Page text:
Thomas Edison one time was looking for a solvent for rubber. He was a very interesting character. And he went into his laboratory and he told all of his fellow scientists, he says, “We’re looking for something that will dissolve rubber. Rubber’s a great component, but I need a solvent that will dissolve rubber.” He said, “Help me work on it.” So they got out their charts of chemicals and combinations and began to do all this book work and do all this searching and visiting different libraries and talking to other chemists. In the meantime Thomas Edison cut up about a thousand little strips of rubber. And he had in his warehouse thousands and thousands of vials of various chemicals and compounds. He went down the aisle unscrewing the lids. He’d stick the rubber in and say, “Nope, that doesn’t work.” He’d take another one, he’d unscrew it. “Nope, that doesn’t work.” And he went through thousands of different chemical combinations until finally he said, “Hey, this dissolves rubber.” It was right there in their warehouse. And these other guys were going to all these libraries looking for what would finally be a compound to dissolve rubber.

Sometimes the answer is very close by. Finally, number 10. If you’re going to seek, seek soon. What did I say? Seek soon. Sounds like a name, doesn’t it? Proverbs 8:17, “I love them that love me; and those that seek me early shall find me.” Not only does that mean that youth is one of the best times to get rooted in the Lord. If God is talking to your heart now don’t put off looking for Him. Seek soon. Do it now. Luke 13:24, “Strive to enter through the narrow gate: for many, I say, will seek to enter, and not be able.” What is Luke talking about? Have you read the parable of the 10 virgins and five of them were foolish? You know why they were foolish? They waited too late to go searching for oil. They waited too late to go seeking for reserves. Now is the time to search for God. Amen? And the Bible says He’s not very far away. He is looking for us. First question in the Bible. Man runs from God and God says, “Where are you?” First question in the New Testament, the wise men say, “Where is He?” We have been separated by sin. God is looking for us. The Bible says if you draw near to God He will draw near to you. But you need to do it soon and now is a good time to start. Amen? Please turn in your hymnals to our closing hymn.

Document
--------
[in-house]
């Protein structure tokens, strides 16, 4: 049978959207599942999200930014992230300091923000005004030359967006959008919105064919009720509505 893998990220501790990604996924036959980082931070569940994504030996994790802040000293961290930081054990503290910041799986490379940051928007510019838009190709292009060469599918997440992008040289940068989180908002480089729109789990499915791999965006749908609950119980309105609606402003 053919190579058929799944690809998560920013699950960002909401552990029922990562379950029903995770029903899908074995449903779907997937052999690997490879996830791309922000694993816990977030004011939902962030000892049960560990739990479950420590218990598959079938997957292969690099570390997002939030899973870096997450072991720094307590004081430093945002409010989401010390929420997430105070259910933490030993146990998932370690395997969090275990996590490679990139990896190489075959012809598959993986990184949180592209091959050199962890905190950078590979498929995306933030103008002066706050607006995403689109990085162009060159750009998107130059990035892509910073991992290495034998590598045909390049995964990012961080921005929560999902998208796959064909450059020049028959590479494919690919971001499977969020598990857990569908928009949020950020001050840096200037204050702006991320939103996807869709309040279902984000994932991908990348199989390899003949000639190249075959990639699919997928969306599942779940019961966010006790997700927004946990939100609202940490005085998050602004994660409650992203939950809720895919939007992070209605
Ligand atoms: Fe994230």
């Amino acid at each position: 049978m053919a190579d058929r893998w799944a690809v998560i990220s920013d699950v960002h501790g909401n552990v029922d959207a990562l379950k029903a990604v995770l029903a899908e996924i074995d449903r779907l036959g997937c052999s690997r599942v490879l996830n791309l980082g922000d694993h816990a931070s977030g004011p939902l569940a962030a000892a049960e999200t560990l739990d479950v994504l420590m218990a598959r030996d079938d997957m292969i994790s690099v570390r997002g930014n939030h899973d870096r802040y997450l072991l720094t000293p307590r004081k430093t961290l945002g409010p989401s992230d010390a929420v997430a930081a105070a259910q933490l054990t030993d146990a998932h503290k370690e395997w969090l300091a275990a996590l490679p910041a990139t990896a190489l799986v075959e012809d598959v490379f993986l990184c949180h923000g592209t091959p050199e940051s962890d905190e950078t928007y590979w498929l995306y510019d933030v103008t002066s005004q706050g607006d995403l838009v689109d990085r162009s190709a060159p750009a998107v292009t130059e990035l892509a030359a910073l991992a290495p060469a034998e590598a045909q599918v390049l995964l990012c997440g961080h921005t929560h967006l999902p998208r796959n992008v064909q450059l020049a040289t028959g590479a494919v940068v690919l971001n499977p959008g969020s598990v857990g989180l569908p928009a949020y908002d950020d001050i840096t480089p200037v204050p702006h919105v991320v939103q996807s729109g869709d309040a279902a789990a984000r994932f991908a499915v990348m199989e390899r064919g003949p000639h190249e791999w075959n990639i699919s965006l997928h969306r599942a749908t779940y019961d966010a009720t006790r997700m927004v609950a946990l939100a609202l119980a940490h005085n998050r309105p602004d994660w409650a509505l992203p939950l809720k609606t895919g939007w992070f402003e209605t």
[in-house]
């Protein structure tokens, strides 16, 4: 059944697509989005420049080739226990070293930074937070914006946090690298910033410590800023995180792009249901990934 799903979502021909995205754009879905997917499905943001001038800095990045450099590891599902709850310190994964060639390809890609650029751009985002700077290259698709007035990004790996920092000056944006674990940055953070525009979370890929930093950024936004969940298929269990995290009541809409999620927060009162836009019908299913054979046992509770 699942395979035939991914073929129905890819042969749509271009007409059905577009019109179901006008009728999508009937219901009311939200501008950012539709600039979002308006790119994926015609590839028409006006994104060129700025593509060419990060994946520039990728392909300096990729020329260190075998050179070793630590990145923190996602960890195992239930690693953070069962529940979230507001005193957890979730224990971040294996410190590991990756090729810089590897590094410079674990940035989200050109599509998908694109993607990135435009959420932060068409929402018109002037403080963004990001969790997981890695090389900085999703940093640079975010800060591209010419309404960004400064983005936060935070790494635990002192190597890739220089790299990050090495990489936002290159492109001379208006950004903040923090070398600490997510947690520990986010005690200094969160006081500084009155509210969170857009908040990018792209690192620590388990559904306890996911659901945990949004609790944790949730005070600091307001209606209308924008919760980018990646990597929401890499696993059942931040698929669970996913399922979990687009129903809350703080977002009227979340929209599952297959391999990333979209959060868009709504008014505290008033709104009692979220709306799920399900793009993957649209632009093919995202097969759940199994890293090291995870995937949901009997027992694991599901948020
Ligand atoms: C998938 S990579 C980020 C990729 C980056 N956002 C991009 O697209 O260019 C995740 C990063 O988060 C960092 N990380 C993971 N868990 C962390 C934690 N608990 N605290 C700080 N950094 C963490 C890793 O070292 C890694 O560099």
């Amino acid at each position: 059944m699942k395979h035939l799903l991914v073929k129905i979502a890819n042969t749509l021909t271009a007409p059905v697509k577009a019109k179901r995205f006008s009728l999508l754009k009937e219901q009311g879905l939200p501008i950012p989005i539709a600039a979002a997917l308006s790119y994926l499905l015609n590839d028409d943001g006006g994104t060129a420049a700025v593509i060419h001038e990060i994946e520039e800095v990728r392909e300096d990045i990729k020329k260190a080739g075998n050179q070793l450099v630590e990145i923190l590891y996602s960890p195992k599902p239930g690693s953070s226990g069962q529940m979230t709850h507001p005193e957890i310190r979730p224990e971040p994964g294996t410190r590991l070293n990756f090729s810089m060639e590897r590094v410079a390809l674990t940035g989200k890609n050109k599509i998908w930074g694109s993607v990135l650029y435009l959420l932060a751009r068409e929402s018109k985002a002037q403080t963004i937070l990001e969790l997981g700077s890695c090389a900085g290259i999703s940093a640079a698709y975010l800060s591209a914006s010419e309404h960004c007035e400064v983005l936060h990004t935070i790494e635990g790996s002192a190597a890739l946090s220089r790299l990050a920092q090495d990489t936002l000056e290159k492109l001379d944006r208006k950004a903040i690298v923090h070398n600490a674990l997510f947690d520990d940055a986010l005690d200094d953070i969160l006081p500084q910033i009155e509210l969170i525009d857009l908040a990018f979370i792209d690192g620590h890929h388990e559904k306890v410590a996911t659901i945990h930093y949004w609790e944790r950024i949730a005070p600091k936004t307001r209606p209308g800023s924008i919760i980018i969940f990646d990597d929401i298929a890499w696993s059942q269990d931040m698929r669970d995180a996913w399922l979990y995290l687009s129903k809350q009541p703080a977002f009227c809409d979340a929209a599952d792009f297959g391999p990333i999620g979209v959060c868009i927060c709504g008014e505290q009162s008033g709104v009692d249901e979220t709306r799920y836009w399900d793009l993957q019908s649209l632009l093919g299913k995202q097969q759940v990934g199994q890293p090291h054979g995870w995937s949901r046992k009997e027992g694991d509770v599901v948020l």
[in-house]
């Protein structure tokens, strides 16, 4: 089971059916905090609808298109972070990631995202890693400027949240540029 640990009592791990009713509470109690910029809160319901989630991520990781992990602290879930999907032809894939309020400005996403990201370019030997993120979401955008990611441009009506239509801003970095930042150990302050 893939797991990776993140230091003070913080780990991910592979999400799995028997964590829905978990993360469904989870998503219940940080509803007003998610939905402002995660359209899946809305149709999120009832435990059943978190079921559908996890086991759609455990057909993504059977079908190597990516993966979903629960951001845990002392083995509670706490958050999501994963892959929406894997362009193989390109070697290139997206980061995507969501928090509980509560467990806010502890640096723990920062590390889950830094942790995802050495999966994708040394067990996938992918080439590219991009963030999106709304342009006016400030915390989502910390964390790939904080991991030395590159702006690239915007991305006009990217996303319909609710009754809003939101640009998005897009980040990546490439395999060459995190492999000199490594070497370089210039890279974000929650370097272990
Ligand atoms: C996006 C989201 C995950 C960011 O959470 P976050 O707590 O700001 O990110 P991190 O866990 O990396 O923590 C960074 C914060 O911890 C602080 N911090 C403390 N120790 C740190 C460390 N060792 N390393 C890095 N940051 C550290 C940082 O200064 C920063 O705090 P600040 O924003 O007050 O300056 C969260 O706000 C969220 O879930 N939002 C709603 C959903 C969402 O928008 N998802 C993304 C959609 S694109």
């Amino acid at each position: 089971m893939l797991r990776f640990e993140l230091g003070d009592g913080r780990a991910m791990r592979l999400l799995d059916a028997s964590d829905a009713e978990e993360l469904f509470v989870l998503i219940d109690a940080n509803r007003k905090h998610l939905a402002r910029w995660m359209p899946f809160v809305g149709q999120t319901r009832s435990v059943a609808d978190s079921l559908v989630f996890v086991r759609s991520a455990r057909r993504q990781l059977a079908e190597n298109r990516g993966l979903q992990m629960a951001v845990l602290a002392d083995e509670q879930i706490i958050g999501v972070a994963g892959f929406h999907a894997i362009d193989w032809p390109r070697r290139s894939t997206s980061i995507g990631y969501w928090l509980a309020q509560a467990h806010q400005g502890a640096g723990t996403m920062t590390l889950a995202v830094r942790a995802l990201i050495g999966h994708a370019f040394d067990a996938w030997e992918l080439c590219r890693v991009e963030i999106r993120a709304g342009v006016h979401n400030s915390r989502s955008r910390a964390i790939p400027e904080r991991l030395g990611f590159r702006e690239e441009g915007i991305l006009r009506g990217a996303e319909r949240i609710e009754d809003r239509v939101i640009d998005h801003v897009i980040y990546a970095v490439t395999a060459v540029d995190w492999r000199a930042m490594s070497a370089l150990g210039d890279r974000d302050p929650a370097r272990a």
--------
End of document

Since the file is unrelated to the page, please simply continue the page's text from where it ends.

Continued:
The Bible tells us that God the Father so loved the world He sent His son to seek and to save that which is lost. That’s me. How about you? He’s come looking for me. But the Bible tells us that it’s not enough that He’s looking for me. I need to be looking for Him. And He’s not very far away. There may be some of you here today who have given up on your search or you’re not searching very diligently. Or perhaps you’re postponing or looking for the wrong reasons. Right now you can come just like you are and say, “Lord, please accept this as a prayer. I’d like to come forward today Lord and say, ‘I am searching for you.’” And as you draw near to God He will draw near to you. If you feel like He’s far away and you’d like to know that He’s nearby, please come as we sing verse two. We’d like to have special prayer with you.

Verse two.

There may be some here; Jesus has not been your priority. Maybe He’s been down the list. Your Bible’s not the first thing you’d reach for if your house was on fire. The Bible tells us, “Seek first the kingdom of God.” If you’d like to say, “Lord, I want to make Jesus my priority. I want to seek first His kingdom.” Maybe you’ve drifted away and you want to recalibrate what the priorities are. Come, we’d like to pray with you as we sing the last verse.

Last verse.

You know during the week when I pull together my thoughts for a sermon sometimes it’s as much work for me to find a closing hymn as anything else in the message. And I found this song early on, I Will Early Seek the Savior. I read through it. I recognized it and I thought, “Well, this is for children.” But then I found myself, after reading the hymn, humming it over and over again through the week. That’s why you’ll notice there was no closing hymn in the bulletin. I changed it. I thought, “I can’t get this out of my mind.” And I especially like that chorus, “For He loves me. Yes, He loves me. Jesus loves me.” It’s so simple and it’s so true. You know when it says, “I will early seek the Savior,” it’s not only talking to children. The Bible says unless you are converted and become as little children you cannot enter the kingdom of God. Today if you hear His voice don’t harden your heart. Now is the time to seek Him. Seek Him soon. That’s my prayer for you. Is that your desire, friends? Let’s pray.